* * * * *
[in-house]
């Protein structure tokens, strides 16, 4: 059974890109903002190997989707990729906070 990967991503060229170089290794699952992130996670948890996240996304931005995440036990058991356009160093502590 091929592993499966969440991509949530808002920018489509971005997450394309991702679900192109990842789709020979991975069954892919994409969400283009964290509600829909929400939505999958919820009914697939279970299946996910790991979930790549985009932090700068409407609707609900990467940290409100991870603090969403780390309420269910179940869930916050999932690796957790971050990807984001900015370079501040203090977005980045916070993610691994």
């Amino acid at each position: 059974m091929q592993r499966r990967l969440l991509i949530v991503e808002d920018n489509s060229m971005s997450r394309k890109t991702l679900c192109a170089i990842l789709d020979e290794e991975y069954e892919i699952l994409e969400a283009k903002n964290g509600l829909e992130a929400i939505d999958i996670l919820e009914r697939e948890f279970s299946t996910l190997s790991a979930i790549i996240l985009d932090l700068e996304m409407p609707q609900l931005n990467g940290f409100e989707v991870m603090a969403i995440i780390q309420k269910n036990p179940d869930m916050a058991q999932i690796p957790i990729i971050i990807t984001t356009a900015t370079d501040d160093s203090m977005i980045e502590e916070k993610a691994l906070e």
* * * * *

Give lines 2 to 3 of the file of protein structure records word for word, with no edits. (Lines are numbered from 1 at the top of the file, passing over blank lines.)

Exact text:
């Protein structure tokens, strides 16, 4: 059974890109903002190997989707990729906070 990967991503060229170089290794699952992130996670948890996240996304931005995440036990058991356009160093502590 091929592993499966969440991509949530808002920018489509971005997450394309991702679900192109990842789709020979991975069954892919994409969400283009964290509600829909929400939505999958919820009914697939279970299946996910790991979930790549985009932090700068409407609707609900990467940290409100991870603090969403780390309420269910179940869930916050999932690796957790971050990807984001900015370079501040203090977005980045916070993610691994």
């Amino acid at each position: 059974m091929q592993r499966r990967l969440l991509i949530v991503e808002d920018n489509s060229m971005s997450r394309k890109t991702l679900c192109a170089i990842l789709d020979e290794e991975y069954e892919i699952l994409e969400a283009k903002n964290g509600l829909e992130a929400i939505d999958i996670l919820e009914r697939e948890f279970s299946t996910l190997s790991a979930i790549i996240l985009d932090l700068e996304m409407p609707q609900l931005n990467g940290f409100e989707v991870m603090a969403i995440i780390q309420k269910n036990p179940d869930m916050a058991q999932i690796p957790i990729i971050i990807t984001t356009a900015t370079d501040d160093s203090m977005i980045e502590e916070k993610a691994l906070e």